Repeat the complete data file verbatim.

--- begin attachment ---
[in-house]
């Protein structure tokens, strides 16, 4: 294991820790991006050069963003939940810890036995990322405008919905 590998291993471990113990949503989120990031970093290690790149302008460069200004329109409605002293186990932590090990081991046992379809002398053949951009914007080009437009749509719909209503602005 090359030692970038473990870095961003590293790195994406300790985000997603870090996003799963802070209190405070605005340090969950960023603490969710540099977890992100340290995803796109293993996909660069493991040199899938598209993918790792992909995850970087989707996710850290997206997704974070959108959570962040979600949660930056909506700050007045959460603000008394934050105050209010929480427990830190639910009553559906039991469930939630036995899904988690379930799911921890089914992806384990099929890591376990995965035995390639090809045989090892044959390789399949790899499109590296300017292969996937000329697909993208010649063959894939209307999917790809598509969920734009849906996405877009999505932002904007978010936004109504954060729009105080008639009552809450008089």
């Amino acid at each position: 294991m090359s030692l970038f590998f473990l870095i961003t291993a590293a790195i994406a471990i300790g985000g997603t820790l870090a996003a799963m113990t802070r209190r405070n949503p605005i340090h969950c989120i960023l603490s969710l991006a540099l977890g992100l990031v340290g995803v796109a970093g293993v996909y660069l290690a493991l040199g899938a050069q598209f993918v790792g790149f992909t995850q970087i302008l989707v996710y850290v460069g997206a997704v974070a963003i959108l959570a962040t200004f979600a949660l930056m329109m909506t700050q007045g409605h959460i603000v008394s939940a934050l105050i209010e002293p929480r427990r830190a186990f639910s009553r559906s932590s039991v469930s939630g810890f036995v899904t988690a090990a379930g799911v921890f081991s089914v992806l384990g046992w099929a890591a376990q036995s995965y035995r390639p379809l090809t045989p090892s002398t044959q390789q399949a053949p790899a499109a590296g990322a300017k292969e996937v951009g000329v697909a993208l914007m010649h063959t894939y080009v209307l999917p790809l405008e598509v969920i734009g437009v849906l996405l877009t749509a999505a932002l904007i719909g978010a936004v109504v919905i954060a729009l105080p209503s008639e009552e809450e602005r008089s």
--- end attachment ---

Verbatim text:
[in-house]
């Protein structure tokens, strides 16, 4: 294991820790991006050069963003939940810890036995990322405008919905 590998291993471990113990949503989120990031970093290690790149302008460069200004329109409605002293186990932590090990081991046992379809002398053949951009914007080009437009749509719909209503602005 090359030692970038473990870095961003590293790195994406300790985000997603870090996003799963802070209190405070605005340090969950960023603490969710540099977890992100340290995803796109293993996909660069493991040199899938598209993918790792992909995850970087989707996710850290997206997704974070959108959570962040979600949660930056909506700050007045959460603000008394934050105050209010929480427990830190639910009553559906039991469930939630036995899904988690379930799911921890089914992806384990099929890591376990995965035995390639090809045989090892044959390789399949790899499109590296300017292969996937000329697909993208010649063959894939209307999917790809598509969920734009849906996405877009999505932002904007978010936004109504954060729009105080008639009552809450008089």
């Amino acid at each position: 294991m090359s030692l970038f590998f473990l870095i961003t291993a590293a790195i994406a471990i300790g985000g997603t820790l870090a996003a799963m113990t802070r209190r405070n949503p605005i340090h969950c989120i960023l603490s969710l991006a540099l977890g992100l990031v340290g995803v796109a970093g293993v996909y660069l290690a493991l040199g899938a050069q598209f993918v790792g790149f992909t995850q970087i302008l989707v996710y850290v460069g997206a997704v974070a963003i959108l959570a962040t200004f979600a949660l930056m329109m909506t700050q007045g409605h959460i603000v008394s939940a934050l105050i209010e002293p929480r427990r830190a186990f639910s009553r559906s932590s039991v469930s939630g810890f036995v899904t988690a090990a379930g799911v921890f081991s089914v992806l384990g046992w099929a890591a376990q036995s995965y035995r390639p379809l090809t045989p090892s002398t044959q390789q399949a053949p790899a499109a590296g990322a300017k292969e996937v951009g000329v697909a993208l914007m010649h063959t894939y080009v209307l999917p790809l405008e598509v969920i734009g437009v849906l996405l877009t749509a999505a932002l904007i719909g978010a936004v109504v919905i954060a729009l105080p209503s008639e009552e809450e602005r008089s």